Our next episode on the Great Ocean Road was probably the most exciting one. That day we started from Lorne to Port Campbell, which is the most famous part of the whole road.
But before arriving at the famous Twelve Apostles, we had something different on our travel schedule: Koala bears! At Kennet River you will find a lot of Koalas in the trees. You just have to walk or drive up the little Grey River Road. First it’s hard to see the Koalas in the trees, but once you spotted one you will see the bears all over! It is also a good place to see canaries. They were not shy at all and were coming down on us to be feeded.
We had a fun time there. But sadly it started to rain, so we jumped back in the car to go to Port Campbell and the Twelve Apostles. When we arrived at the first apostles we were already very excited. Those huge rocks in the sea look very impressive. After a quick stop at the beach we went on to the look-out from where you could all the twelve of the apostles.
When you continue your journey along the Great Ocean Road after visiting the Twelves Apostles, you will find a lot more stunning rock formations in the sea such as London Arch, Loch Ard Gorge or the Grotto. It was a stormy day and the sea was wild. You could feels the salty spray of the sea in you face. I really liked the rough atmosphere. Everything was changing second after second: the waving grasslands, the foaming sea, the clouds in the sky. Just the huge rocks stood still like they always had.
After the short stay in Melbourne we continued our road trip to the Great Ocean Road, which goes along the south coast from Torquay to Allensford. This road is just about 250 km long, but still there is a lot of beautiful (nature) places to see, so you will stop a lot. There are still some kilometers to go from Melbourne to Torquay. From the the road starts to curl along the shore line. On our way we stopped every now and then to enjoy the beautiful scenery.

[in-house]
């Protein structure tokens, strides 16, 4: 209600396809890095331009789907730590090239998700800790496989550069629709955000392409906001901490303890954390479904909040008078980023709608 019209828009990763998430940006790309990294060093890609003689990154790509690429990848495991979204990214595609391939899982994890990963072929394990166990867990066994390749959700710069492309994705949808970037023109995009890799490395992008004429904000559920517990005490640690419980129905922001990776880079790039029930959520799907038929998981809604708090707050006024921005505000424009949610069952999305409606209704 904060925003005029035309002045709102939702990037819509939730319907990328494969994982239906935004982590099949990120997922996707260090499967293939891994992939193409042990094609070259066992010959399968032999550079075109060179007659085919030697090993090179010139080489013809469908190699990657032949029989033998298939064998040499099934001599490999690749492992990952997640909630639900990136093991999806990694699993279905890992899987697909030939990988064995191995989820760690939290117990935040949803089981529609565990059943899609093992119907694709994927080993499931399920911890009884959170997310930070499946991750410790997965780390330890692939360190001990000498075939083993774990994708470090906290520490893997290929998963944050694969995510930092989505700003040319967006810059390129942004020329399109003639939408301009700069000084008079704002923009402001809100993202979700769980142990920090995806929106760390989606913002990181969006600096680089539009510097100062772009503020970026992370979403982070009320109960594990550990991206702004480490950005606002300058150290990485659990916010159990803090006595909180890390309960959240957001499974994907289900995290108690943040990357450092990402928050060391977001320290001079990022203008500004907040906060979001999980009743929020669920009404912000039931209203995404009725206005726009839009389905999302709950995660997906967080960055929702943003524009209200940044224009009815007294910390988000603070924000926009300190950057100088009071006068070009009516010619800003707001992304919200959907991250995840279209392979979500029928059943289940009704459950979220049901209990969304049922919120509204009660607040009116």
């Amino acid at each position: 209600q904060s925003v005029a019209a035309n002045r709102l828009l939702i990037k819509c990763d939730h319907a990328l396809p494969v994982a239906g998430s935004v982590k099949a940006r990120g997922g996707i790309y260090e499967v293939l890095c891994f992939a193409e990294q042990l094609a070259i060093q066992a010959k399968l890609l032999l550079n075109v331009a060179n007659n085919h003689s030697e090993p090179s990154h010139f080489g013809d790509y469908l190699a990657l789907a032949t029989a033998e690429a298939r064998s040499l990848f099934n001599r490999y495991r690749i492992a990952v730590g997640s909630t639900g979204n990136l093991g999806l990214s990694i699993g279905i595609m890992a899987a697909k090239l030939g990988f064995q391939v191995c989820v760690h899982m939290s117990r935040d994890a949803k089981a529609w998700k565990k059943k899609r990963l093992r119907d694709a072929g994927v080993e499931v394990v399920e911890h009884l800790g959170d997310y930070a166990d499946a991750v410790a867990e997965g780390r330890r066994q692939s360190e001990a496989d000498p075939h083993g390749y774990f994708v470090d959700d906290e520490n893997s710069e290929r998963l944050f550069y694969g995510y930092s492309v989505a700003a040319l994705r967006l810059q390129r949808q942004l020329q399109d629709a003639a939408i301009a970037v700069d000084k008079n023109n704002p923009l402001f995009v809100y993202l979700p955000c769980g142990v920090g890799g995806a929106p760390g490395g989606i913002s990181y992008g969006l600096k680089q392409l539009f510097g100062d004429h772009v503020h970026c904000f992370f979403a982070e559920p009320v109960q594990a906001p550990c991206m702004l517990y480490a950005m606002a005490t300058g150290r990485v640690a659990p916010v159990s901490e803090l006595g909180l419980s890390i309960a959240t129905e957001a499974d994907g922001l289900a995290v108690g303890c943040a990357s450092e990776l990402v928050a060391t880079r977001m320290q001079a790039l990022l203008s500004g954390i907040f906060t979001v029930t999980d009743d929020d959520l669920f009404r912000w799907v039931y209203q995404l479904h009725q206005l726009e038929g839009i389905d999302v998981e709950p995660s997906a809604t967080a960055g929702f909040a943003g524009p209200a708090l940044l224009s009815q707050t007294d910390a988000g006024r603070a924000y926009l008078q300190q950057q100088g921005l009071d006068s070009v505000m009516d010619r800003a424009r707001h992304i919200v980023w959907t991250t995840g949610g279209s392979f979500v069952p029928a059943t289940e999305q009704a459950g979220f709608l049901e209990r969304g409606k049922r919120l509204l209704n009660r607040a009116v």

One of the touristy attractions on that part was the Split Point Lighthouse. A very white lighthouse enthroned on the green spring coast. That day it was not possible to go up the spire. From there you also enjoy a very nice and wide view over the cost and some impressive rocks in the water. It was a very sunny day, so we sat down on one of the wooden benches, letting the wind blow our hair wild.
We then went on to Lorne. It was not too easy to find a hostel there, but finally we found some place to stay in a very nice pension in the rainforest where the cockatoos were lingering on the terraces, the roofs of the guesthouses and in the trees. Unfortunately the operator of the place was some kind of a cleaning maniac and a choleric. But if this doesn’t agitate you, you will enjoy you stay in the wonderful green place.
My two friends, a Dutch friend of them and me, we rented a small baby blue car to go on our road trip. The route started in Sydney. That first day we just spend in the car to go directly to Melbourne. It was beautiful to see how much even in those few hours the landscape outside of the car was changing. When we arrived in Melbourne it was already dark and the city was looking so exciting. I did not expect such a skyline and such a variety of buildings and bridges. It was beautiful. We stopped in a messy party hostel in the district of St. Kilda.
We had some cheap and greasy pizza and a too expensive pint of beer that evening. That road which is going along the sea in St. Kilda is were the backpackers and the party people go. Actually I didn’t like it that much: people were dressed up to kill, too drunk, the music in the bars and in the streets was bad. So we went to bed soon to seize the day in Melbourne the next morning.
That next day we wandered around St. Kilda. It’s much nicer here during the day. There are a lot of colorful small houses with little shops and lots of bakeries. The beach is not a very special one, but wherever there is some sea – it’s worth a visit! And you should come and see the old amusement park.